I felt the rumblings of a headache behind my left eye. “What sort of stuff, perchance, would be there for ‘emergencies’? And do you have a record of those he plundered?”
Outrager opened his mouth and closed it. A second later he repeated the motion, this time managing to speak. “He took some very…specialized equipment. Meant, you realize, for use only in extreme emergencies. Extreme.”
“What did he take?” I snapped.
The Agency liaison looked down at a clipboard. “He procured three jet packs, as you know, a tracking/activation device and a special…” His speech trailed off at the end, his last few words indecipherable.
“Let’s start at the beginning. We know about the jet packs. What’s this tracking/activation device?” My voice trembled on the last sentence, my suspicions rising through the fear.
Outrager sighed. It seemed like the sigh of a child caught stealing cookies and trying to sound repentant. “We developed a special attachment to the Guardian wristband.”
Hunter flinched and looked down at his own device again. It’d been dead since we took down the mainframe and destroyed the database holding all of our activation codes. The damned wristband wouldn’t come off and had gotten in the way more than once during our entanglements, a very visible reminder of our past.
“We had a plan. If a Guardian died, we’d have to switch the owner…” He frowned, and I could see the wheels in his mind reconfiguring his speech. “We figured out a way to have more than one code on a Guardian’s brace. All the Guardian needed to do was scan the super’s plug, and the attachment would add the code to the activation brace.”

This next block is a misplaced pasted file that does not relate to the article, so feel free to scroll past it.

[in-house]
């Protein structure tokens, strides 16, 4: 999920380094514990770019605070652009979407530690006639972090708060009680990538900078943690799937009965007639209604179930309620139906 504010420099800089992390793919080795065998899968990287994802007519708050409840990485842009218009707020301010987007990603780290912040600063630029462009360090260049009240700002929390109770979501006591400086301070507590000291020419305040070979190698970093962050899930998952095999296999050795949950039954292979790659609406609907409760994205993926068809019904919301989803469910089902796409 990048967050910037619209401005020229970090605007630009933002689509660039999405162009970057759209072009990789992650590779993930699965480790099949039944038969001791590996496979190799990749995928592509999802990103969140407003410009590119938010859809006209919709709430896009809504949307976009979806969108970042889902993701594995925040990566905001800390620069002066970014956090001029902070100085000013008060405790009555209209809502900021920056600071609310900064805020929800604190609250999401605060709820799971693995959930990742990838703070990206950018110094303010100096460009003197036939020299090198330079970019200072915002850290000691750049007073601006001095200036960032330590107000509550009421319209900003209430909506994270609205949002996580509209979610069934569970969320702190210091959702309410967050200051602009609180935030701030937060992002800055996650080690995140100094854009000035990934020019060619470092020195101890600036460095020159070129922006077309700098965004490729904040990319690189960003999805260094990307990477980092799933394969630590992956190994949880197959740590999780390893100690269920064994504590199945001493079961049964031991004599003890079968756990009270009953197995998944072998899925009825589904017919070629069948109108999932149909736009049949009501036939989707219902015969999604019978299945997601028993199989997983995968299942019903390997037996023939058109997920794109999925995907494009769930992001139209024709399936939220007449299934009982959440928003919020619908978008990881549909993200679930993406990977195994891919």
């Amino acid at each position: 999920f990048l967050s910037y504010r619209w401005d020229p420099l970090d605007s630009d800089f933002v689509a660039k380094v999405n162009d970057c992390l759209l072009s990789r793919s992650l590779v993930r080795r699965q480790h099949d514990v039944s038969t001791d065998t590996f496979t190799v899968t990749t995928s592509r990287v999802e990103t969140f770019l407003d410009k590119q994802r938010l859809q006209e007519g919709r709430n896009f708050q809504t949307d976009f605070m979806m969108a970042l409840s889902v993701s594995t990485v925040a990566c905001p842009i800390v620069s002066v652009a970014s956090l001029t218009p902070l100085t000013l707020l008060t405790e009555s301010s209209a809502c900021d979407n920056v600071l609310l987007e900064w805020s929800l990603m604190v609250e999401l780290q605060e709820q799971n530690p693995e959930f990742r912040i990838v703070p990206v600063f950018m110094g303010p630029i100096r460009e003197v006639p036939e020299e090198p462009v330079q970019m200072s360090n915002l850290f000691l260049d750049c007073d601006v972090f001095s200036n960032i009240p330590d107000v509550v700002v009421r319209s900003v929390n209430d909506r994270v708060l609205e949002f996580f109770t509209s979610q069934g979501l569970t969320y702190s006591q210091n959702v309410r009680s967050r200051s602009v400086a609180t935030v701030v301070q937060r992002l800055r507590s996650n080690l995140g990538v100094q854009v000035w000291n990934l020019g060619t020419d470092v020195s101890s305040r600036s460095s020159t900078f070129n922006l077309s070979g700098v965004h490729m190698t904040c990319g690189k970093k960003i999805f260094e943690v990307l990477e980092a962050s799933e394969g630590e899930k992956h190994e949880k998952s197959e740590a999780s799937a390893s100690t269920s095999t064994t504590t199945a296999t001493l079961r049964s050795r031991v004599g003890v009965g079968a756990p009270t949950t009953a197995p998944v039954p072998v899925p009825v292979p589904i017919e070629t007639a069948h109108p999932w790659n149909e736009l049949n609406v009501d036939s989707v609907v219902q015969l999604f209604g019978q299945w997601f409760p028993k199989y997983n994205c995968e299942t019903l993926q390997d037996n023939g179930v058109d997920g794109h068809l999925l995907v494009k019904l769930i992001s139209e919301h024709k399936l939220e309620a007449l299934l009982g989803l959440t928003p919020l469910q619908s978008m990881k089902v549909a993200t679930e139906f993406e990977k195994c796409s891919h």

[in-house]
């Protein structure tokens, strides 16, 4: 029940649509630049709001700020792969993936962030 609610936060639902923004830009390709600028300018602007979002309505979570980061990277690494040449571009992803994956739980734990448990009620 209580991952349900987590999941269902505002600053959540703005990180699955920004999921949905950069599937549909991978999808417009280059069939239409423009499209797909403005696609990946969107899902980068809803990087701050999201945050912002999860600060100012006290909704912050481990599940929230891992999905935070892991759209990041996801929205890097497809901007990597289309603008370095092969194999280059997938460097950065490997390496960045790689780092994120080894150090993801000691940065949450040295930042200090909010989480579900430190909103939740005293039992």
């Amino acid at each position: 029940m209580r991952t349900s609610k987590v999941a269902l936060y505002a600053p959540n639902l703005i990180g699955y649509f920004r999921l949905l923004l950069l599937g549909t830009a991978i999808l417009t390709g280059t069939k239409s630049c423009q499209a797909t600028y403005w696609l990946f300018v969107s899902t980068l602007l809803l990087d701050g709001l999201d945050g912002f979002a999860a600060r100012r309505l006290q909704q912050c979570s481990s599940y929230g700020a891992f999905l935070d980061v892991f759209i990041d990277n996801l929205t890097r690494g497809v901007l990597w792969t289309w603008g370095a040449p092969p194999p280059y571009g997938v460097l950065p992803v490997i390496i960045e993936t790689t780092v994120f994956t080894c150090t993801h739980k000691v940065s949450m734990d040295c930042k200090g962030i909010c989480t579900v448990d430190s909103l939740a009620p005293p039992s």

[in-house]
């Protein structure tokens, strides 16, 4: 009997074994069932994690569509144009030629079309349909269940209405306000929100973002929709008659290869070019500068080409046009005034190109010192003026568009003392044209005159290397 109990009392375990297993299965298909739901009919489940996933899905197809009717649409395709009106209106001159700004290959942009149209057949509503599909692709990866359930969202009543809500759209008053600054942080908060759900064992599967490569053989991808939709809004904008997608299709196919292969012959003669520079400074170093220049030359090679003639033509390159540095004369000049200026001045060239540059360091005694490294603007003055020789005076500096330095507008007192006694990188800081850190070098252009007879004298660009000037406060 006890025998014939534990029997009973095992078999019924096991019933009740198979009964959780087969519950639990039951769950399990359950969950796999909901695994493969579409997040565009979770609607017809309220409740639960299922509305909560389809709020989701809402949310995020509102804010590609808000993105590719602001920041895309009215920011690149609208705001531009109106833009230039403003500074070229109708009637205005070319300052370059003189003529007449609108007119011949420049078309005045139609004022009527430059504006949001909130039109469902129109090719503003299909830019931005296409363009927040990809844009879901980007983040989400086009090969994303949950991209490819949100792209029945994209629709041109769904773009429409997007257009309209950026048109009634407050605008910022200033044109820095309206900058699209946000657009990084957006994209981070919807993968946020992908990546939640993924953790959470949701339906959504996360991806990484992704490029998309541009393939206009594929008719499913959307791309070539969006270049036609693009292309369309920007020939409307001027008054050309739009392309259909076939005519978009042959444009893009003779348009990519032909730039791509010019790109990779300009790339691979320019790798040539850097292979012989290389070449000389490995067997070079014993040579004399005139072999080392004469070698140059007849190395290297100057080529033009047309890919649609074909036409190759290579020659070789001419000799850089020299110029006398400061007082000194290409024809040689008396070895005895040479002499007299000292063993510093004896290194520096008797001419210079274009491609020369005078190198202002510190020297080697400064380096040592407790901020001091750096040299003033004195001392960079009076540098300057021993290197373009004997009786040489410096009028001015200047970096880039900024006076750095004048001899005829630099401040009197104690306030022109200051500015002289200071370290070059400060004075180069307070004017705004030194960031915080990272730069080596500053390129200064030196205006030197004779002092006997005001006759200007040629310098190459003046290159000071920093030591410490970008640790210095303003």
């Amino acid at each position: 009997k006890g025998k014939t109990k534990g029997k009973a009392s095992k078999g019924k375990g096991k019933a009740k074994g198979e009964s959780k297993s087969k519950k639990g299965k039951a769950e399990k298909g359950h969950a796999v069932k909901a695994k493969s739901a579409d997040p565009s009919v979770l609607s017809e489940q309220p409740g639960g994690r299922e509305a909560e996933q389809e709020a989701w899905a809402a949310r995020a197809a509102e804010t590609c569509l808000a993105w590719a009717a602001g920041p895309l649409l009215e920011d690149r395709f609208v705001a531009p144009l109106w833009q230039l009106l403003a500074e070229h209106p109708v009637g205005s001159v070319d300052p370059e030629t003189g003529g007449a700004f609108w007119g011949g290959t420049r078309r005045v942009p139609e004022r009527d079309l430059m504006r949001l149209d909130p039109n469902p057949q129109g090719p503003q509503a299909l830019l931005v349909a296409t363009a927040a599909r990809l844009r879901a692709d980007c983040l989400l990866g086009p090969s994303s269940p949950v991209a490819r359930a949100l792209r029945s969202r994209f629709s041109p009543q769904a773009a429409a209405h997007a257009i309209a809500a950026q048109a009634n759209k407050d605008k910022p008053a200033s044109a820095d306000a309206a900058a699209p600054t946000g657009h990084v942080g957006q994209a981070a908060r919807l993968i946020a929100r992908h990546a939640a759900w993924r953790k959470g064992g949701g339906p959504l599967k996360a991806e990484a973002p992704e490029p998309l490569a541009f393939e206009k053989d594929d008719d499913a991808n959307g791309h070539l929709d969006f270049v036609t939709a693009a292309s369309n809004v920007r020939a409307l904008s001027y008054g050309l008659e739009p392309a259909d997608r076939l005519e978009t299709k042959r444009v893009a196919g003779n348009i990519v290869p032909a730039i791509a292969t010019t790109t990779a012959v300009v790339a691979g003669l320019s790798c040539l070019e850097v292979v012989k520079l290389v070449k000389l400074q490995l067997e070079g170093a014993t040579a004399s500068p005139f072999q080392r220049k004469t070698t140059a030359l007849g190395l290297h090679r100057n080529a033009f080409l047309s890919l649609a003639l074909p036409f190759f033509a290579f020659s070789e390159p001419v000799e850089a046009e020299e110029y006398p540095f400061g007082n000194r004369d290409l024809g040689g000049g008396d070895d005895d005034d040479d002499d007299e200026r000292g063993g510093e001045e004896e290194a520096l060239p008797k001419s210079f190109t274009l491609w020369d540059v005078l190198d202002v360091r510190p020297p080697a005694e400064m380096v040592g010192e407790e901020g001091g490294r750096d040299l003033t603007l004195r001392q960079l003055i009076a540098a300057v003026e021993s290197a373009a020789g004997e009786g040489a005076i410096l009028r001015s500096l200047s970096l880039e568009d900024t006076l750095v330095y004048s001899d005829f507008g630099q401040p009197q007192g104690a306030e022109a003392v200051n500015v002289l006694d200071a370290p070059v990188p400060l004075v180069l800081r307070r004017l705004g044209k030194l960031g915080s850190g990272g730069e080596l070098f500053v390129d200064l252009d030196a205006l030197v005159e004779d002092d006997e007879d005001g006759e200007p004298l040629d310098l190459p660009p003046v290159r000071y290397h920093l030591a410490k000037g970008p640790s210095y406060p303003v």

“How would he keep them apart?” Hunter interrupted. “How would you know which code belonged to which super and so forth? And how many codes could one of these hold?” He looked at his own dead bracelet. “And how the hell is he powering it when mine’s been dead since we took out the base?”
Outrager held up a picture. It showed a small black box, barely the size of a computer mouse. “This was only in emergencies, you understand. The idea was to put the super back under control until the Guardian could return to base and the super reassigned to a different Guardian. Purely as a last resort, you understand.”
Steve let out something between a growl and a snort. I felt like joining him. The depth of the Agency’s demand for total control over our lives seemed to have no limits.
Outrager scratched one ear. “So, ah, back to your question. It could hold up to twenty different codes until retrieved by the base computer and distributed to new Guardians. As to activation…” He flushed a deep red.